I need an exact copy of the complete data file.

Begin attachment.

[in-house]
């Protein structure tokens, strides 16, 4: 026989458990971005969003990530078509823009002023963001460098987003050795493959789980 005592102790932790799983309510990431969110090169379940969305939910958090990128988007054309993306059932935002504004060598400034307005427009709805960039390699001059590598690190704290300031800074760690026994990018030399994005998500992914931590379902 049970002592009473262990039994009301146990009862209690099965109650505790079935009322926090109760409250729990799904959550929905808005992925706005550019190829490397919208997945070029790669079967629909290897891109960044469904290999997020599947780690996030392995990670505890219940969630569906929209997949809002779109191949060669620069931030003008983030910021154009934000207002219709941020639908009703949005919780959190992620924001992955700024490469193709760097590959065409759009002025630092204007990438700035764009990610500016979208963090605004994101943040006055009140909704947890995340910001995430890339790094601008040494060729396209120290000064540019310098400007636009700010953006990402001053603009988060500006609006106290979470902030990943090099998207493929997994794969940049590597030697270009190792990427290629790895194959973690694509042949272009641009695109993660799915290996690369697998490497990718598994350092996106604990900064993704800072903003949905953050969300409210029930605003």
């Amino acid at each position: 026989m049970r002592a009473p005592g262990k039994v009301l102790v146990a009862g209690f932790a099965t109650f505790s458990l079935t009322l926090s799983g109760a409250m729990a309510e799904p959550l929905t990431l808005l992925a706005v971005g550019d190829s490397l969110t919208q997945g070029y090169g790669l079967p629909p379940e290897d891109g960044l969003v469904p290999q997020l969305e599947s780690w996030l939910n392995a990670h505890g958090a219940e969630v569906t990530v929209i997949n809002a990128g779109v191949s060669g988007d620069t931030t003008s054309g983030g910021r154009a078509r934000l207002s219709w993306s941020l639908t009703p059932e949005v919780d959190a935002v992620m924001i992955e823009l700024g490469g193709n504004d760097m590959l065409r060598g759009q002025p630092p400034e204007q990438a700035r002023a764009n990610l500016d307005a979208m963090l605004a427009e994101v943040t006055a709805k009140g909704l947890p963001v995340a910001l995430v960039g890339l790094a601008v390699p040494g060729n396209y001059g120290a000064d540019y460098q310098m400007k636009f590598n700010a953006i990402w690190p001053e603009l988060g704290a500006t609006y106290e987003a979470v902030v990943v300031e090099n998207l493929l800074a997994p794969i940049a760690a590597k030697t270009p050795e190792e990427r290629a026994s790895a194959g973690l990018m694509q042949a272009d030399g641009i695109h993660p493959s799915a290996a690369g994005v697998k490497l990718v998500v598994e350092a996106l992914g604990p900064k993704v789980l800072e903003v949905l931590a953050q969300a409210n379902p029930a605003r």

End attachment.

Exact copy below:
[in-house]
């Protein structure tokens, strides 16, 4: 026989458990971005969003990530078509823009002023963001460098987003050795493959789980 005592102790932790799983309510990431969110090169379940969305939910958090990128988007054309993306059932935002504004060598400034307005427009709805960039390699001059590598690190704290300031800074760690026994990018030399994005998500992914931590379902 049970002592009473262990039994009301146990009862209690099965109650505790079935009322926090109760409250729990799904959550929905808005992925706005550019190829490397919208997945070029790669079967629909290897891109960044469904290999997020599947780690996030392995990670505890219940969630569906929209997949809002779109191949060669620069931030003008983030910021154009934000207002219709941020639908009703949005919780959190992620924001992955700024490469193709760097590959065409759009002025630092204007990438700035764009990610500016979208963090605004994101943040006055009140909704947890995340910001995430890339790094601008040494060729396209120290000064540019310098400007636009700010953006990402001053603009988060500006609006106290979470902030990943090099998207493929997994794969940049590597030697270009190792990427290629790895194959973690694509042949272009641009695109993660799915290996690369697998490497990718598994350092996106604990900064993704800072903003949905953050969300409210029930605003």
């Amino acid at each position: 026989m049970r002592a009473p005592g262990k039994v009301l102790v146990a009862g209690f932790a099965t109650f505790s458990l079935t009322l926090s799983g109760a409250m729990a309510e799904p959550l929905t990431l808005l992925a706005v971005g550019d190829s490397l969110t919208q997945g070029y090169g790669l079967p629909p379940e290897d891109g960044l969003v469904p290999q997020l969305e599947s780690w996030l939910n392995a990670h505890g958090a219940e969630v569906t990530v929209i997949n809002a990128g779109v191949s060669g988007d620069t931030t003008s054309g983030g910021r154009a078509r934000l207002s219709w993306s941020l639908t009703p059932e949005v919780d959190a935002v992620m924001i992955e823009l700024g490469g193709n504004d760097m590959l065409r060598g759009q002025p630092p400034e204007q990438a700035r002023a764009n990610l500016d307005a979208m963090l605004a427009e994101v943040t006055a709805k009140g909704l947890p963001v995340a910001l995430v960039g890339l790094a601008v390699p040494g060729n396209y001059g120290a000064d540019y460098q310098m400007k636009f590598n700010a953006i990402w690190p001053e603009l988060g704290a500006t609006y106290e987003a979470v902030v990943v300031e090099n998207l493929l800074a997994p794969i940049a760690a590597k030697t270009p050795e190792e990427r290629a026994s790895a194959g973690l990018m694509q042949a272009d030399g641009i695109h993660p493959s799915a290996a690369g994005v697998k490497l990718v998500v598994e350092a996106l992914g604990p900064k993704v789980l800072e903003v949905l931590a953050q969300a409210n379902p029930a605003r």